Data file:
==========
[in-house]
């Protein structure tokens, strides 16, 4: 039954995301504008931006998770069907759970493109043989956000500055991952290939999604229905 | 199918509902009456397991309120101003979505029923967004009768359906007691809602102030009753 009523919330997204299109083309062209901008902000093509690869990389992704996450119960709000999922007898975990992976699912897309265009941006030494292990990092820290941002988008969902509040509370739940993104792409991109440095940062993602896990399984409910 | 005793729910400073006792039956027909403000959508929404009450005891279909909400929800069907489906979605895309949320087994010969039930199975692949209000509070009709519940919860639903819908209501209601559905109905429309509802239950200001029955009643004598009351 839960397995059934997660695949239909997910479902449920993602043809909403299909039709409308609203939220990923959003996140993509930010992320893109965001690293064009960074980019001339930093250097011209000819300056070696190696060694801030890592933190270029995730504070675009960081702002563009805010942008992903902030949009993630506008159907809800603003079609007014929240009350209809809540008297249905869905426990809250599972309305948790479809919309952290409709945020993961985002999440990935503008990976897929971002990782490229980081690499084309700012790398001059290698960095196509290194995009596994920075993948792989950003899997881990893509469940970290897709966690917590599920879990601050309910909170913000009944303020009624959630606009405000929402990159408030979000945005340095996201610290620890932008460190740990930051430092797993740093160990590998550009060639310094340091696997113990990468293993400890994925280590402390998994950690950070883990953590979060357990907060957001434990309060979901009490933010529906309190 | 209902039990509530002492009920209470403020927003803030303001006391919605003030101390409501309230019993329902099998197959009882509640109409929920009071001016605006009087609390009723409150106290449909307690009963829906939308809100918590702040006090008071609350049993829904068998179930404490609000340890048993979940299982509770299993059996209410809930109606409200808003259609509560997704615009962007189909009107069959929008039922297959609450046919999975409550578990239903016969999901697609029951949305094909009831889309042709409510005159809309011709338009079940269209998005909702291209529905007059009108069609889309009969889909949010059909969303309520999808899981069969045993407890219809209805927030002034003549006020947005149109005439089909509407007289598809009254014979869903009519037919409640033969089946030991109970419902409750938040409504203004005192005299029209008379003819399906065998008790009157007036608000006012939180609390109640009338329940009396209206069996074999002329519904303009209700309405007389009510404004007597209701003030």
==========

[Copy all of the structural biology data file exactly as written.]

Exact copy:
[in-house]
């Protein structure tokens, strides 16, 4: 039954995301504008931006998770069907759970493109043989956000500055991952290939999604229905 | 199918509902009456397991309120101003979505029923967004009768359906007691809602102030009753 009523919330997204299109083309062209901008902000093509690869990389992704996450119960709000999922007898975990992976699912897309265009941006030494292990990092820290941002988008969902509040509370739940993104792409991109440095940062993602896990399984409910 | 005793729910400073006792039956027909403000959508929404009450005891279909909400929800069907489906979605895309949320087994010969039930199975692949209000509070009709519940919860639903819908209501209601559905109905429309509802239950200001029955009643004598009351 839960397995059934997660695949239909997910479902449920993602043809909403299909039709409308609203939220990923959003996140993509930010992320893109965001690293064009960074980019001339930093250097011209000819300056070696190696060694801030890592933190270029995730504070675009960081702002563009805010942008992903902030949009993630506008159907809800603003079609007014929240009350209809809540008297249905869905426990809250599972309305948790479809919309952290409709945020993961985002999440990935503008990976897929971002990782490229980081690499084309700012790398001059290698960095196509290194995009596994920075993948792989950003899997881990893509469940970290897709966690917590599920879990601050309910909170913000009944303020009624959630606009405000929402990159408030979000945005340095996201610290620890932008460190740990930051430092797993740093160990590998550009060639310094340091696997113990990468293993400890994925280590402390998994950690950070883990953590979060357990907060957001434990309060979901009490933010529906309190 | 209902039990509530002492009920209470403020927003803030303001006391919605003030101390409501309230019993329902099998197959009882509640109409929920009071001016605006009087609390009723409150106290449909307690009963829906939308809100918590702040006090008071609350049993829904068998179930404490609000340890048993979940299982509770299993059996209410809930109606409200808003259609509560997704615009962007189909009107069959929008039922297959609450046919999975409550578990239903016969999901697609029951949305094909009831889309042709409510005159809309011709338009079940269209998005909702291209529905007059009108069609889309009969889909949010059909969303309520999808899981069969045993407890219809209805927030002034003549006020947005149109005439089909509407007289598809009254014979869903009519037919409640033969089946030991109970419902409750938040409504203004005192005299029209008379003819399906065998008790009157007036608000006012939180609390109640009338329940009396209206069996074999002329519904303009209700309405007389009510404004007597209701003030």